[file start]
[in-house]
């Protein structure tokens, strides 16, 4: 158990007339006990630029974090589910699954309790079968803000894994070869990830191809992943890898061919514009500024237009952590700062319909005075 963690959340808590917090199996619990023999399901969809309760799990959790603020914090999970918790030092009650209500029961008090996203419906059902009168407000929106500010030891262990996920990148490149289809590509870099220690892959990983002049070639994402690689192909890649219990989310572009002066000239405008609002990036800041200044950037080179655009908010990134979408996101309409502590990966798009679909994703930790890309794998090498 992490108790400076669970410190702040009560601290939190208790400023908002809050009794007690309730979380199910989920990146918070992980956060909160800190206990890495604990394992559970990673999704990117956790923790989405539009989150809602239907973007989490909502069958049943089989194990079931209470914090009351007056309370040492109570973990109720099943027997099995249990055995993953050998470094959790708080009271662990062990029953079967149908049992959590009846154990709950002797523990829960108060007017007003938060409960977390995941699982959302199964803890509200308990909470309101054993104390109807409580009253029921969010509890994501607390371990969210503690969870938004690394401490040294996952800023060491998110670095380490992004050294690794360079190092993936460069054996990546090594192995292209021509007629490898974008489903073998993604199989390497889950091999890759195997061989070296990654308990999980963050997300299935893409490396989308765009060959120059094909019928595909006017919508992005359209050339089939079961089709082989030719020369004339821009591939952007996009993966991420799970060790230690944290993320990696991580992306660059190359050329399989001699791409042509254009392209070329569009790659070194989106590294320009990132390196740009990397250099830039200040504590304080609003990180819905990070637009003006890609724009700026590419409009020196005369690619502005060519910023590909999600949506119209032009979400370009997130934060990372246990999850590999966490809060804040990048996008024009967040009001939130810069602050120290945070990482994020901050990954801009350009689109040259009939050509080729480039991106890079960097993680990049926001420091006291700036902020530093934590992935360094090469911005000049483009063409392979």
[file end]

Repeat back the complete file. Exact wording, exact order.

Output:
[in-house]
């Protein structure tokens, strides 16, 4: 158990007339006990630029974090589910699954309790079968803000894994070869990830191809992943890898061919514009500024237009952590700062319909005075 963690959340808590917090199996619990023999399901969809309760799990959790603020914090999970918790030092009650209500029961008090996203419906059902009168407000929106500010030891262990996920990148490149289809590509870099220690892959990983002049070639994402690689192909890649219990989310572009002066000239405008609002990036800041200044950037080179655009908010990134979408996101309409502590990966798009679909994703930790890309794998090498 992490108790400076669970410190702040009560601290939190208790400023908002809050009794007690309730979380199910989920990146918070992980956060909160800190206990890495604990394992559970990673999704990117956790923790989405539009989150809602239907973007989490909502069958049943089989194990079931209470914090009351007056309370040492109570973990109720099943027997099995249990055995993953050998470094959790708080009271662990062990029953079967149908049992959590009846154990709950002797523990829960108060007017007003938060409960977390995941699982959302199964803890509200308990909470309101054993104390109807409580009253029921969010509890994501607390371990969210503690969870938004690394401490040294996952800023060491998110670095380490992004050294690794360079190092993936460069054996990546090594192995292209021509007629490898974008489903073998993604199989390497889950091999890759195997061989070296990654308990999980963050997300299935893409490396989308765009060959120059094909019928595909006017919508992005359209050339089939079961089709082989030719020369004339821009591939952007996009993966991420799970060790230690944290993320990696991580992306660059190359050329399989001699791409042509254009392209070329569009790659070194989106590294320009990132390196740009990397250099830039200040504590304080609003990180819905990070637009003006890609724009700026590419409009020196005369690619502005060519910023590909999600949506119209032009979400370009997130934060990372246990999850590999966490809060804040990048996008024009967040009001939130810069602050120290945070990482994020901050990954801009350009689109040259009939050509080729480039991106890079960097993680990049926001420091006291700036902020530093934590992935360094090469911005000049483009063409392979």